Can handmade embroidery make a comeback?

Bashir insists that the craft has still got potential to emerge as an economic force to reckon with, provided some vital steps are taken by the department of handicrafts, Jammu and Kashmir.

Another shopkeeper in the locality who sells both handmade as well as machine-made Tilla decorated items is optimistic that the real craft can still be uplifted in the valley if people are literally informed about the disadvantages of machine-made Tilla decorated items.

“No one would sell or prefer to buy machine-made items if every seller attempts to counsel his customers properly. I always motivate my customers by saying my pet word (Mahanga roye ek bar sasta roye baar baar). I make them understand that machines make short-lived items and that they will soon realise the blemishes of the machine,” he says.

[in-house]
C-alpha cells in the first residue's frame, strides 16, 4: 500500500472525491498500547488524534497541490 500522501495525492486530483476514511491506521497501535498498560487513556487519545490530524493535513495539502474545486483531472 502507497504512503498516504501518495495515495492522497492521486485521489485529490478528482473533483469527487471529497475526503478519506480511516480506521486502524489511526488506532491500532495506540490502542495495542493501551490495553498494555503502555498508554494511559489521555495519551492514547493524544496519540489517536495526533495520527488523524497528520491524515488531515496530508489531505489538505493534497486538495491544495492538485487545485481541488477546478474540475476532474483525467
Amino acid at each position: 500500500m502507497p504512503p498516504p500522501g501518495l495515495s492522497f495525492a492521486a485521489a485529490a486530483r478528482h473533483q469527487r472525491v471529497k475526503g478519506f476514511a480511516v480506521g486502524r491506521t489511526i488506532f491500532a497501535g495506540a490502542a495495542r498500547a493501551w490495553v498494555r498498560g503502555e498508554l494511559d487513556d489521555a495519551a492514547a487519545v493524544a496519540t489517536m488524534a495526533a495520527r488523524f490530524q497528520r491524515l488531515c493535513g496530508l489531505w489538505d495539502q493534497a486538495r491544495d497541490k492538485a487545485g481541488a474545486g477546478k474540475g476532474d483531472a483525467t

The machine embroidery he says has two biggest flaws, one is durability and another is the damage caused to the cloth embroidered upon.

Despite machines managing to attract customers on the go, but their experience with these readymade items in terms of quality, accuracy, and durability eventually succumbs to the advantage of handmade embroidery labourers.

Photos: Irfan Amin Malik

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About the author

Irfan Amin Malik

Irfan Amin Malik is a journalist based in Jammu and Kashmir. He tweets @irfanaminmalik